The United Nations Security Council is due to discuss the crisis along the Russia-Ukraine border Monday in a session the United States called to address Russia’s deployment of more than 100,000 soldiers in the region and “other destabilizing acts aimed at Ukraine.”
The U.S. ambassador to the United Nations, Linda Thomas-Greenfield, said on ABC’s “This Week” show Sunday that the council will press Russia to justify its massing of troops.
“Our voices are unified in calling for the Russians to explain themselves,” she said.
Russia has dismissed the U.S. move, with its Deputy U.N. Ambassador Dmitry Polyanskiy calling the session a public relations “stunt.”
Russia is one of five permanent members of the U.N. Security Council and can use its veto power to block any punitive action by the council against Russia.
Monday’s meeting is the latest round of talks about the conflict amid efforts to find a diplomatic resolution. The United States has threatened to impose sharp economic sanctions if Russia invades Ukraine, and has ruled out Russian demands that the North Atlantic Treaty Organization withdraw troops from eastern Europe and prevent Ukraine from joining the alliance.
Russia, which annexed Ukraine’s Crimean Peninsula in 2014, says it has no plans to invade Ukraine again. But Foreign Minister Sergey Lavrov said Sunday that Russia will ask NATO and the Organization for Security and Cooperation in Europe to clarify whether they intend to implement key security commitments.
“We are sending an official request to our colleagues in (NATO) and the OSCE, urging them to explain how they intend to implement (their) commitment not to strengthen their security at the expense of the security of others,” Lavrov said on state television.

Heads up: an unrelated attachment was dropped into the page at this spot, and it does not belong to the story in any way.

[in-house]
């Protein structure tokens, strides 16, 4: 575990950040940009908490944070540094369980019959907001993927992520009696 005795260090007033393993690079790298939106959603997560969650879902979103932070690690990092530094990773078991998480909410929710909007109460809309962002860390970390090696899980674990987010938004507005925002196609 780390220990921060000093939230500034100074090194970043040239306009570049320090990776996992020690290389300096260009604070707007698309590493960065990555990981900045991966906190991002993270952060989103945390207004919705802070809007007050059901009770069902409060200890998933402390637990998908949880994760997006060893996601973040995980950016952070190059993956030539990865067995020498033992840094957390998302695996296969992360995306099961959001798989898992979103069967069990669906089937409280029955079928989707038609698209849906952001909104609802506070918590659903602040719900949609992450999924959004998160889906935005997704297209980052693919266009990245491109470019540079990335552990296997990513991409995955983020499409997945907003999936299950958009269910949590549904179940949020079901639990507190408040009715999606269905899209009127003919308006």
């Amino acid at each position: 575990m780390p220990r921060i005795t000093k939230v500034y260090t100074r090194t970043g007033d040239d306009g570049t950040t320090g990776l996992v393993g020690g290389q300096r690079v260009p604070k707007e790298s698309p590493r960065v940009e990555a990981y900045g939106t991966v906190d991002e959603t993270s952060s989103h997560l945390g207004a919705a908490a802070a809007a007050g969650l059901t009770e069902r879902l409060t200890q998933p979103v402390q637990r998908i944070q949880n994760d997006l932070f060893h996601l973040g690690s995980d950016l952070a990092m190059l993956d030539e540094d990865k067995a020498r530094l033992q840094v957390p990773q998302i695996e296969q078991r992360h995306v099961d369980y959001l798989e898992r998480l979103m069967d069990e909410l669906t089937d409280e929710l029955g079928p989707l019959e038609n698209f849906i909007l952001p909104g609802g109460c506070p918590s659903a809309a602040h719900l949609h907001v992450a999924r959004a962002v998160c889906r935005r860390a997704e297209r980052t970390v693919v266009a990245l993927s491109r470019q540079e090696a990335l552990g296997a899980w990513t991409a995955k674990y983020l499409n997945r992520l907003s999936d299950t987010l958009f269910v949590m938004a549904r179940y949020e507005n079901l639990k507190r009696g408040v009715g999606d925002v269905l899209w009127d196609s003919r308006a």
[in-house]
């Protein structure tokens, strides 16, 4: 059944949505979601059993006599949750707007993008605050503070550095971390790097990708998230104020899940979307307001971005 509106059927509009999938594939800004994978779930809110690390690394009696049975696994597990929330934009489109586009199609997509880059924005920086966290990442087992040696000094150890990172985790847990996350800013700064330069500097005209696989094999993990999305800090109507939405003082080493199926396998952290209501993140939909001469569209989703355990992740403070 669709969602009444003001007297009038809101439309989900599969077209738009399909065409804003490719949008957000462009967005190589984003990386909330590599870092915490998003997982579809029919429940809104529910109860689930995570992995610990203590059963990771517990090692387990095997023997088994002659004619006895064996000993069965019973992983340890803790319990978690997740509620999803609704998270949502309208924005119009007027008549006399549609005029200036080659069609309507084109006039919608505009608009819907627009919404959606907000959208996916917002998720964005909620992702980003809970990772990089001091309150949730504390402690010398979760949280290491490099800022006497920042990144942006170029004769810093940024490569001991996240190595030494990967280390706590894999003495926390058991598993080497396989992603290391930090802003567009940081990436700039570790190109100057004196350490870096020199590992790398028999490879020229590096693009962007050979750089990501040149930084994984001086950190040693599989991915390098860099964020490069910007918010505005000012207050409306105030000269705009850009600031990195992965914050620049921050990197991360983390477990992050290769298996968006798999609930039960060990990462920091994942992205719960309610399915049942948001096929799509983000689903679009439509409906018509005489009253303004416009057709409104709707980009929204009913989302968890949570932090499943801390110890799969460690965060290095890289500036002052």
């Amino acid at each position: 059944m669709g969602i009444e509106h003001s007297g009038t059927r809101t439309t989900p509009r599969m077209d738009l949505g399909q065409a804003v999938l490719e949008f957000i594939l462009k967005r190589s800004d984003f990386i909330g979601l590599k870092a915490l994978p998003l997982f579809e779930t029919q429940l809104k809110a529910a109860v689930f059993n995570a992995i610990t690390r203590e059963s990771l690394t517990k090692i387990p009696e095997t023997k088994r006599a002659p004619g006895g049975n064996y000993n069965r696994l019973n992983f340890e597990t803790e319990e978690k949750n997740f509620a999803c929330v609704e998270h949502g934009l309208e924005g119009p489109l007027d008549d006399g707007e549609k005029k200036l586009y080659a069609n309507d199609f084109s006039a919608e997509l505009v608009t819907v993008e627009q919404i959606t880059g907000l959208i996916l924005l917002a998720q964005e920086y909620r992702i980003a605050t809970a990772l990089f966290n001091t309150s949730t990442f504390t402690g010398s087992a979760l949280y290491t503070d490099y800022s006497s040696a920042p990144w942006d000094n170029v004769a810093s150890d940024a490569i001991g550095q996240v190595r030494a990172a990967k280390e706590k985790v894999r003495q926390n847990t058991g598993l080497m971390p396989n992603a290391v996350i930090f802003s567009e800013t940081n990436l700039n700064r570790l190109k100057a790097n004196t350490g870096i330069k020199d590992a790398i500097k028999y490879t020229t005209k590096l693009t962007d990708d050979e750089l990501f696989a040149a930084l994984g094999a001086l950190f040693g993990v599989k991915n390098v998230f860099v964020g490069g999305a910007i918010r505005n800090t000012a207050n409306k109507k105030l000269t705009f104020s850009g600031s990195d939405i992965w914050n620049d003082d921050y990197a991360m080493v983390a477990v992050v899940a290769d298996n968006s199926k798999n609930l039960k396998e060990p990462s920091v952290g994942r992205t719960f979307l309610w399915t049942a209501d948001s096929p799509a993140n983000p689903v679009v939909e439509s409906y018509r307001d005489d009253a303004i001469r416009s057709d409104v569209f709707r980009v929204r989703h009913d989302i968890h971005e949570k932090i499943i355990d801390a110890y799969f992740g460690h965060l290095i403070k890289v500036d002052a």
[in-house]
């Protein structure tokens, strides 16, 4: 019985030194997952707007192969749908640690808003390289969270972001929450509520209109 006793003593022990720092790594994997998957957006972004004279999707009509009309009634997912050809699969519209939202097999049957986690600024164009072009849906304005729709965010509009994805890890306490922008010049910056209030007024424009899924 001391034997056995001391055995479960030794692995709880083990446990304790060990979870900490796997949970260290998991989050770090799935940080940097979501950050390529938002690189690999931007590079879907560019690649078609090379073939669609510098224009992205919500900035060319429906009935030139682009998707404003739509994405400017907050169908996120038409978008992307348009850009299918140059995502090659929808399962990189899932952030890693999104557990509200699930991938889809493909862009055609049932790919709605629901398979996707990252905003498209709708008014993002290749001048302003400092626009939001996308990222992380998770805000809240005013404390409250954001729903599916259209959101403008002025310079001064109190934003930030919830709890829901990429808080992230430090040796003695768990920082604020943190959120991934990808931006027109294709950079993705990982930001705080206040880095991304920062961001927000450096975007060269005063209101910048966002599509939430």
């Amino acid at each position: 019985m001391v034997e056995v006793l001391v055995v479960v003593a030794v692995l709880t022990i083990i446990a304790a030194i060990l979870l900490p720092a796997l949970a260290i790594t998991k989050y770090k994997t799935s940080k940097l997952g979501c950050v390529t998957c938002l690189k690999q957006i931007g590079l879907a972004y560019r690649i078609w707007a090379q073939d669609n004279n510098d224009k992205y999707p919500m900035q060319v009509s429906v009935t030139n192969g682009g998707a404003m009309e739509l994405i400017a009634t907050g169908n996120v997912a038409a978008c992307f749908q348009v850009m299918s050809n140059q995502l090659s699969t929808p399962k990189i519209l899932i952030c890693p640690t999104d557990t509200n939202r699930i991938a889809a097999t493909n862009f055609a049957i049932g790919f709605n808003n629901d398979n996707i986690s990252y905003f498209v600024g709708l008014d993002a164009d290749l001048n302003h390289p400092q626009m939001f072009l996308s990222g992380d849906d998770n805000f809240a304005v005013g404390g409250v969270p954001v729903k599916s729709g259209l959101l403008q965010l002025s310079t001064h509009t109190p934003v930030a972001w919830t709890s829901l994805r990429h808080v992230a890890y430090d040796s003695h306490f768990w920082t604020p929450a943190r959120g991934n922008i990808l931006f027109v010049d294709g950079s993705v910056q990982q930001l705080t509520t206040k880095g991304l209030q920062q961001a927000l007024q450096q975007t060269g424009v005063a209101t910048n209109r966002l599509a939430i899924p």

NATO has ramped up its military presence in member countries bordering Russia, but NATO Secretary-General Jens Stoltenberg said Sunday that NATO has no intention of sending troops to Ukraine if Russia invades the former Soviet republic.
“We have no plans to deploy NATO combat troops to Ukraine…we are focusing on providing support,” Stoltenberg told the BBC. “There is a difference between being a NATO member and being a strong and highly valued partner as Ukraine.”
In the United States, Pentagon spokesman John Kirby told the “Fox News Sunday” show that a Russian invasion “could happen, really, at any time.” Kirby said Russian President Vladimir Putin “continues to add troops” just across the border from Ukraine.
Kirby rejected imposing sanctions ahead of a possible Russian invasion or naming which Russian financial institutions the West would target.
“Once you try that,” Kirby said, “the deterrent effect is gone.”
Oksana Markarova, Ukraine’s ambassador to the United States, told CBS News’s “Face the Nation” show that Ukraine wants sanctions imposed now against Russia, as well if Moscow invades.
“We ask both,” Markarova said. “Russia is there. Russia illegally occupied Crimea. Russia illegally occupies together with their controlled people, parts of Donetsk and Luhansk territories, and they didn’t change their behavior during the eight years. So yes, we believe the basis for sanctions is there.”
“The reason why Putin attacked us (in taking Crimea) is not because he wants Ukraine, or only Ukraine,” Markarova said. “The reason he attacked us is because we have chosen to be a democracy and we have the Euro-Atlantic and European aspirations.”
Two key lawmakers on the U.S. Senate Foreign Relations Committee, Democratic chairman Robert Menendez and top Republican James Risch, told CNN’s “State of the Union” show that they are close to reaching a bipartisan agreement on sanctions they said would “crush” Russia’s economy if it attacks Ukraine.
Several countries, including the U.S., have shipped weapons to the Kyiv government to help it defend itself.
British Prime Minister Boris Johnson is due to visit the region this week and plans to speak to Putin by phone.
Johnson is considering doubling British troops in the Baltic countries and sending defensive weapons to Estonia, his office said.
Some information for this report came from Reuters.